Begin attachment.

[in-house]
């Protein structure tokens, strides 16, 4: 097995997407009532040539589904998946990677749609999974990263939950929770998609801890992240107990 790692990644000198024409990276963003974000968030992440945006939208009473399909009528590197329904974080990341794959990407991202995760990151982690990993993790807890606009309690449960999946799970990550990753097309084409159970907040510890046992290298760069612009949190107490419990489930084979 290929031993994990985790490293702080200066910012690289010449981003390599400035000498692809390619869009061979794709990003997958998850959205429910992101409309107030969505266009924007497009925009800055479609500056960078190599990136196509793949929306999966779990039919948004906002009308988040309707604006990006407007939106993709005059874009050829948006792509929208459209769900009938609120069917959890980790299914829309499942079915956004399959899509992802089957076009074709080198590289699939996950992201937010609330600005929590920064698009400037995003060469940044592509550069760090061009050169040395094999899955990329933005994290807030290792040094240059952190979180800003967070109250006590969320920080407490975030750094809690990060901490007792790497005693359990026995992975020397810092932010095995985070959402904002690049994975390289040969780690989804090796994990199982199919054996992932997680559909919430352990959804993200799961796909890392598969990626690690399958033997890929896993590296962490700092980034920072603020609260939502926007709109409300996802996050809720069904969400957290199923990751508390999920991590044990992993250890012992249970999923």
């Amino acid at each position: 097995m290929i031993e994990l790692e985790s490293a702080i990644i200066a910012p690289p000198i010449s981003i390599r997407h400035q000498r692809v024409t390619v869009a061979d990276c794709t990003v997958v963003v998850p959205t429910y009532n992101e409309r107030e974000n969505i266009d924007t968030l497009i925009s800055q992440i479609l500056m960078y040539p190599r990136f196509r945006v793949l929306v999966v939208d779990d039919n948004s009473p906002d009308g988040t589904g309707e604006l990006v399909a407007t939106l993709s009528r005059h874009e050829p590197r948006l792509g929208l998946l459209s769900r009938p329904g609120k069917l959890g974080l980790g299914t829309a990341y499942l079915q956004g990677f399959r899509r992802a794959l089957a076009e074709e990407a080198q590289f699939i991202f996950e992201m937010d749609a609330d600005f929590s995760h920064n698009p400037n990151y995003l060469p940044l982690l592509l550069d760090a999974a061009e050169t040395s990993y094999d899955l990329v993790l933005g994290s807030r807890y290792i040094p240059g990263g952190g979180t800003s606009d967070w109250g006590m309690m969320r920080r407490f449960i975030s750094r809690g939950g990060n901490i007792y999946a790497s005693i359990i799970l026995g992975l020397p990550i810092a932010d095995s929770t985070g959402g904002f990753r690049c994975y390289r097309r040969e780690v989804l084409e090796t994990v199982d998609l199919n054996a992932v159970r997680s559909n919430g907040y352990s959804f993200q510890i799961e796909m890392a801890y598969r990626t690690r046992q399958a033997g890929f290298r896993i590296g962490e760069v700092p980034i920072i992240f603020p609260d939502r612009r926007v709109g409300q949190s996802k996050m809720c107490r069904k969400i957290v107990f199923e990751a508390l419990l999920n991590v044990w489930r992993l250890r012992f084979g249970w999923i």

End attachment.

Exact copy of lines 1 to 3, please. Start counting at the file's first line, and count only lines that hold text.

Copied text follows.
[in-house]
């Protein structure tokens, strides 16, 4: 097995997407009532040539589904998946990677749609999974990263939950929770998609801890992240107990 790692990644000198024409990276963003974000968030992440945006939208009473399909009528590197329904974080990341794959990407991202995760990151982690990993993790807890606009309690449960999946799970990550990753097309084409159970907040510890046992290298760069612009949190107490419990489930084979 290929031993994990985790490293702080200066910012690289010449981003390599400035000498692809390619869009061979794709990003997958998850959205429910992101409309107030969505266009924007497009925009800055479609500056960078190599990136196509793949929306999966779990039919948004906002009308988040309707604006990006407007939106993709005059874009050829948006792509929208459209769900009938609120069917959890980790299914829309499942079915956004399959899509992802089957076009074709080198590289699939996950992201937010609330600005929590920064698009400037995003060469940044592509550069760090061009050169040395094999899955990329933005994290807030290792040094240059952190979180800003967070109250006590969320920080407490975030750094809690990060901490007792790497005693359990026995992975020397810092932010095995985070959402904002690049994975390289040969780690989804090796994990199982199919054996992932997680559909919430352990959804993200799961796909890392598969990626690690399958033997890929896993590296962490700092980034920072603020609260939502926007709109409300996802996050809720069904969400957290199923990751508390999920991590044990992993250890012992249970999923």
């Amino acid at each position: 097995m290929i031993e994990l790692e985790s490293a702080i990644i200066a910012p690289p000198i010449s981003i390599r997407h400035q000498r692809v024409t390619v869009a061979d990276c794709t990003v997958v963003v998850p959205t429910y009532n992101e409309r107030e974000n969505i266009d924007t968030l497009i925009s800055q992440i479609l500056m960078y040539p190599r990136f196509r945006v793949l929306v999966v939208d779990d039919n948004s009473p906002d009308g988040t589904g309707e604006l990006v399909a407007t939106l993709s009528r005059h874009e050829p590197r948006l792509g929208l998946l459209s769900r009938p329904g609120k069917l959890g974080l980790g299914t829309a990341y499942l079915q956004g990677f399959r899509r992802a794959l089957a076009e074709e990407a080198q590289f699939i991202f996950e992201m937010d749609a609330d600005f929590s995760h920064n698009p400037n990151y995003l060469p940044l982690l592509l550069d760090a999974a061009e050169t040395s990993y094999d899955l990329v993790l933005g994290s807030r807890y290792i040094p240059g990263g952190g979180t800003s606009d967070w109250g006590m309690m969320r920080r407490f449960i975030s750094r809690g939950g990060n901490i007792y999946a790497s005693i359990i799970l026995g992975l020397p990550i810092a932010d095995s929770t985070g959402g904002f990753r690049c994975y390289r097309r040969e780690v989804l084409e090796t994990v199982d998609l199919n054996a992932v159970r997680s559909n919430g907040y352990s959804f993200q510890i799961e796909m890392a801890y598969r990626t690690r046992q399958a033997g890929f290298r896993i590296g962490e760069v700092p980034i920072i992240f603020p609260d939502r612009r926007v709109g409300q949190s996802k996050m809720c107490r069904k969400i957290v107990f199923e990751a508390l419990l999920n991590v044990w489930r992993l250890r012992f084979g249970w999923i």